Page:Black's Law Dictionary (Second Edition).djvu/1039

From Wikisource
Jump to navigation Jump to search
This page needs to be proofread.


by post to a certain address, or unless sent of a certain person or persons to buster or charge is obtained, or unless other thing is done. Sweet.

RESTRICTIVE INDORSEMENT. An Ilui-seiuent may be so worded as to restrict tuither negotiahllity of the instrument, It is then called a "restrictive indorse- " Thus, "Pay the Contents to J. S. ," or "to J. S, for my use." are restric- lulorsements, and put an end to the ne iility of the paper. 1 Daniel, Neg. Inst.

I RESULT. In law, a thing is said to re- nfiiit when, after having -heen ineffectusiiy or only 1'|llI'li.|lly disposed of. it coiiies hack to I former owner or his representatives. Siiect.

—Resnlting trust. use. SH. USE.

See Tiios'r.—Resulting

RESUMMONS. In practice A second .-llliii-ins. The calling a person a second time to answer an action, where the first KIIIDODS is defeated upon any occasion: as the death or a party, or the like Cowell.

RESUMPTION. In old Engiisli law. The taking again into the l;in:z's hands such lsnils or tenements as before, upon faise suggestion, or other error, he had delivered to the heir, or granted by letters patent to any mail. Cowell.

RESIIRRI-INDER. Where copyhoid land ins been mortgaged by surrender, and the miiruagee has been admitted, then. on the iiiortgage debt being paid off, the moi-lg.-igor is entitled to have the land reconveyed to him, by the mortgagee surrendering it to the lord to his use. This is coiled a “resurre.u- der." 2 Dav. Conv. 1$2n.

RETAIL. To sell by small parcels, and

not in the gross. To sell in small quantities. State v. Loweiiiimight, Ll Lea (Tenn.) 1 Britlgcs v. State, 37 Ark. 224: l\[cArthnr V. Mute. 69 Ga. 444; Com. v. Klmbali, 7 Metc. (linss) 308. —Betailer of merchandise. A merchant who buys articles in gross or merchandise in large quantities, and sells the same by single

'il'IlK2leS or in sinzill quantities.

RETAIN. In practice. To engage the services of an attorney or counsellor to man- ugc a cause. See RETAINER, 2.

—-Retaining a. cause. In English practice. The act of one of the di ions of the high court of justice in retaining jurisdiction of a cause iirungly hroughi in that diiision instead of nnorher Under the jiidicature acts of IST3 and 1 this may be done, in some cases. in the disr-retion of the court or 21 judge.— fee. A fee given to counsel on engaging his services for the trial of the cause.—Ret:u.ining lien. See LIES.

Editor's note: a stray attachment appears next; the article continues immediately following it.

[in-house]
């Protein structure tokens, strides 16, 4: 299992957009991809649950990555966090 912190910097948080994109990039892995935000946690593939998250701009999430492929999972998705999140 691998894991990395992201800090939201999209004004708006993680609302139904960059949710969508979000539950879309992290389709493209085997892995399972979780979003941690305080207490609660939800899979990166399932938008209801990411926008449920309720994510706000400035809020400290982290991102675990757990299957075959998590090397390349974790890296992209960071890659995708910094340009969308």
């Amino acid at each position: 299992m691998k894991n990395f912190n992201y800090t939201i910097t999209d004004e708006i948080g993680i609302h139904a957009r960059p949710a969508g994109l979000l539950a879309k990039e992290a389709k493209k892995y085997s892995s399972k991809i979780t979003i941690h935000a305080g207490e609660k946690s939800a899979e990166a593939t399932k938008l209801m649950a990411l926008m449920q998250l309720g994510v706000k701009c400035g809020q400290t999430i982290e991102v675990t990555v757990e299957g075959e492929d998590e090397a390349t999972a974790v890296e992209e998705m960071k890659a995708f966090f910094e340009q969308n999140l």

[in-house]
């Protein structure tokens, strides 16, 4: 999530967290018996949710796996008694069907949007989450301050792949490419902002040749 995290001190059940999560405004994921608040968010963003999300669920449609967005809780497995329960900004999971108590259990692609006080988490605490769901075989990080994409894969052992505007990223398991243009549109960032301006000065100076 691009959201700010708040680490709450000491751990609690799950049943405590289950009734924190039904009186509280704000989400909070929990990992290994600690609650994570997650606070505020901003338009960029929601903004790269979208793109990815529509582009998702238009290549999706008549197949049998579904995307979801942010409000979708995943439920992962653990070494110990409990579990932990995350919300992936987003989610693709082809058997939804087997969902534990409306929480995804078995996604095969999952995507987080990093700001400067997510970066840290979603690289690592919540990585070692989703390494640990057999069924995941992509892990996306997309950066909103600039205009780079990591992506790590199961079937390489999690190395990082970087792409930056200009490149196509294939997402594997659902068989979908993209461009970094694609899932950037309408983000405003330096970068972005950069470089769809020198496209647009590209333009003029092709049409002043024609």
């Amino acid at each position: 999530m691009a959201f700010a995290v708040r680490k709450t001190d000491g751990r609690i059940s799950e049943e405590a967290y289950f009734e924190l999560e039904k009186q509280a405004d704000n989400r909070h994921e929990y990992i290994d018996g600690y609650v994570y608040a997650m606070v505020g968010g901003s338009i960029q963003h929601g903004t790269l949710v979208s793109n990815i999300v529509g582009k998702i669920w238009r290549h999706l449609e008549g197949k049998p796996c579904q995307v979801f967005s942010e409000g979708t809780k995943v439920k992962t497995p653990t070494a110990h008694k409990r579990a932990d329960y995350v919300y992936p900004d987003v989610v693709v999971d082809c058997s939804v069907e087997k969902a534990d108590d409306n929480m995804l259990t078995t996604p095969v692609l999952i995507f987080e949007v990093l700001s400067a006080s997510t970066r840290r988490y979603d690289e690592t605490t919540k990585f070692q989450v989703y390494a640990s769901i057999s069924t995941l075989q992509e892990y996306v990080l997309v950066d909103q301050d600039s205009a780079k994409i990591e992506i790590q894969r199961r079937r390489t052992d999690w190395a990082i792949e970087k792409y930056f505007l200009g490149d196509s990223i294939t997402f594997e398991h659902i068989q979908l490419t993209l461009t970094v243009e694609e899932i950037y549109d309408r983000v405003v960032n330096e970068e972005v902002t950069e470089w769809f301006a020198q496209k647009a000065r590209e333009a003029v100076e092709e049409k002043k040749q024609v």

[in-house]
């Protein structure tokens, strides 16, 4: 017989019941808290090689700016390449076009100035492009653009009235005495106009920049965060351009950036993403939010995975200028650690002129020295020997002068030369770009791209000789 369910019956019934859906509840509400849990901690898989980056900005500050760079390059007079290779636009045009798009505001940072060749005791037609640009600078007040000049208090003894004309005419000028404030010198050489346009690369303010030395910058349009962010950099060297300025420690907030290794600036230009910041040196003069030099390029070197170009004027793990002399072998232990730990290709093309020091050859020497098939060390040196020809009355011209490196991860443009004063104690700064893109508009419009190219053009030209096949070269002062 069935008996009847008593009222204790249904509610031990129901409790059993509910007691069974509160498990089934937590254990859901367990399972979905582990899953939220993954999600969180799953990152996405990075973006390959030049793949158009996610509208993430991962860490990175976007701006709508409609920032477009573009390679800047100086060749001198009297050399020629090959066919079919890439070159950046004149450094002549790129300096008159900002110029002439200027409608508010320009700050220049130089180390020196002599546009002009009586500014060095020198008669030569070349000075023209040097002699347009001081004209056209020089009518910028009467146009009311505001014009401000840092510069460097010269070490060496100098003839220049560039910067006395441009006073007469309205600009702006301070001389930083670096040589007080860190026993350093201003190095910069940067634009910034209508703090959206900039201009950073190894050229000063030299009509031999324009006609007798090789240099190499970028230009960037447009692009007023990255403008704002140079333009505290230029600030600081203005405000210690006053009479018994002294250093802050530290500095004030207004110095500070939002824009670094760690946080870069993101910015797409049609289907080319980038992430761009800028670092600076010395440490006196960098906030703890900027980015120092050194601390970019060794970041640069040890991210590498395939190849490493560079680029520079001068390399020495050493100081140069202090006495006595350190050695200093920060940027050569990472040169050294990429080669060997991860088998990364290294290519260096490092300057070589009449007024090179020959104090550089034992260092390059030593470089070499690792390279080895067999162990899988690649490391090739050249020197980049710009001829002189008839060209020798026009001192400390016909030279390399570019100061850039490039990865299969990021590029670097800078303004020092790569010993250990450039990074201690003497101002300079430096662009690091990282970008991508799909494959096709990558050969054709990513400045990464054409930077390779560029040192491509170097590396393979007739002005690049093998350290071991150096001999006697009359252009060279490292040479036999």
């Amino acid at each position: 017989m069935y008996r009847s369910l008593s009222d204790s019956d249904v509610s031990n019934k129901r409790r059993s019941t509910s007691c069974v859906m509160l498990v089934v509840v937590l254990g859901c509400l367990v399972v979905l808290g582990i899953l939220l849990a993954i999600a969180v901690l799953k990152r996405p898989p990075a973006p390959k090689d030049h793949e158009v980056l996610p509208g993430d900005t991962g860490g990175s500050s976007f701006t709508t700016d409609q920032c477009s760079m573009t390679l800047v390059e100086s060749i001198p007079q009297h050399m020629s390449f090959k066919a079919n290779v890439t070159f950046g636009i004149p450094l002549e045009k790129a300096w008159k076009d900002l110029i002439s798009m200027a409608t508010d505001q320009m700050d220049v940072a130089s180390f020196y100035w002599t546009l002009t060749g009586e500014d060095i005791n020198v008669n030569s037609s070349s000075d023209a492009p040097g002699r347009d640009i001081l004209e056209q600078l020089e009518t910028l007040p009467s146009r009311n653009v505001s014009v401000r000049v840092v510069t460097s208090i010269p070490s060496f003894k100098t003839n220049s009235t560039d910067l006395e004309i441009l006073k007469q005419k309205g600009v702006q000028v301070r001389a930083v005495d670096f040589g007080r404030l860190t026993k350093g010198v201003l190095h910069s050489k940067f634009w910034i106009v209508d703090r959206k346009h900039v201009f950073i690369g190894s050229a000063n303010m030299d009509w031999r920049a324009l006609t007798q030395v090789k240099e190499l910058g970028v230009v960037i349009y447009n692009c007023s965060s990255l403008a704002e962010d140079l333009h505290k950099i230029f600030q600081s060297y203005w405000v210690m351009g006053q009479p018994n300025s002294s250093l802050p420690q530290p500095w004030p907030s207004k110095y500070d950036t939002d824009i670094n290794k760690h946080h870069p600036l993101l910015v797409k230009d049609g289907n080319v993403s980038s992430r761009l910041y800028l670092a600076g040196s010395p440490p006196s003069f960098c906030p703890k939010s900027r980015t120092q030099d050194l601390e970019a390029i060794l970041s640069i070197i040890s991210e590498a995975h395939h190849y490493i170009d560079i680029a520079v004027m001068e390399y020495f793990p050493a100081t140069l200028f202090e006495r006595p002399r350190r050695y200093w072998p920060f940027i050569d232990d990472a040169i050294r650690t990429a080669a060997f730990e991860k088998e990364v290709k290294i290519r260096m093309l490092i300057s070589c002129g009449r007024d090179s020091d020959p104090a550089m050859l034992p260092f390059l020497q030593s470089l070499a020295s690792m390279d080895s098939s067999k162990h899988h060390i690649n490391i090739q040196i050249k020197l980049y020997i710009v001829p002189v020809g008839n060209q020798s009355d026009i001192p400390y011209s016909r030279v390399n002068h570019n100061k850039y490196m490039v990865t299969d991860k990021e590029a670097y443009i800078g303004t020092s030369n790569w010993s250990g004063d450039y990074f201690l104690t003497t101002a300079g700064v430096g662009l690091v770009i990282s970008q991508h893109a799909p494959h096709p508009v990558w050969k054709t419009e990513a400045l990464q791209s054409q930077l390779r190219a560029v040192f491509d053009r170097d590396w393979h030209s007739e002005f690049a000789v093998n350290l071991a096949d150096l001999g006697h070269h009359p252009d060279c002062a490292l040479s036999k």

RETAINER. 1. The right of retainer is the right which the executor or :idniiliistIa— tor of a deceased person has to retain out of the assets sutficicnt to pay any debt due to him from the deceased in priority to the other creditors whose debts are of equal degree. 3 Sleph. Comm. 263. Miller v. Ii-by, G3 Ala. 433; Taylor v. Debiois, 23 Fed. Cas. 765.

2. In English practice, a "retainer,” as applied to counsei, is coininoniy used to signify a notice given to a counsel by an attorney on ix-hait of the plaintitt or defendant in an action, in order to secure his services as advocate when the cause comes on for trial. Hoithouse. Agnew v. Wiiideii, 84 Ain 502, 4 South. 67 ; Blackman v. Vvebii, 38 Kan. G68, 17 Puc. 464.

3. A servant, not menial or faniiliar,—that

is, not continuaily dweiling in the house of his master, but only wearing his livery, and attending snnietlnies upon speciai 0[‘L.L‘:§(lnS_ »is, in old English usage, called a “retai - er." Cowell. —Geners.l retainer. A generaii retainer of an attorney or so 'citor "merely gives a right to expert prntes onal service vihcu reqiii-sled, but none iriiich is not reqiicsteil. it binds the person reiaineii not to take a tee from another mziiinst his retainer, but to do nothing except “he: he is asked to du, and for this he is to be distinctly siil." Rlinile Island Exch. Bani-1 V. Hawkins, IL 1. 206.—Speeial retainer. An engagement or retainer of an attorney or soilcitor for 11 special and desi,'iinted purpose; as, to prepare and (iv a pzirtiuilar case. Agnew v. W:iiden, 84 Ala. 502. 4 South. 672.

RETAKING. The mixing one's goods, from unother, who without right has taken possession thereof.

RETALIATION. The lea‘ taliunis, ((1. 1.7.)

RETALLIA. In Girl English law. Retail: the cntting up again, or ilivision of a com- modity into smaller parts.

RETENEMENTUM. Restraint; dctninment;

In old English law. ivithlioldingr.

RETENTION. Lu Scotch iair. A species of iieii-, the right to retain possession of It chattel uutii the lienor is satisfied of his claim upon the article itself or its owner.

RETINENTIA. A retinue, or persons re tained by a prince or nobleman. Cowell.

RETIRE. As applied to hiiis of exchange, this word is ambiguous It is conimonly used or an indorser who takes up a bill by handing the amount to a transferee, after which the indorser iioids the instrument with all his remedies intact. But it is soinetinies used of an acceptor, by whom, when 3. bill is taken up or retired at maturity, it is in elifect paid, and iiii the remedies on it extin- guished. Byies, Bills, 215. see Els.un V.

Denny, 15 O. B. 04.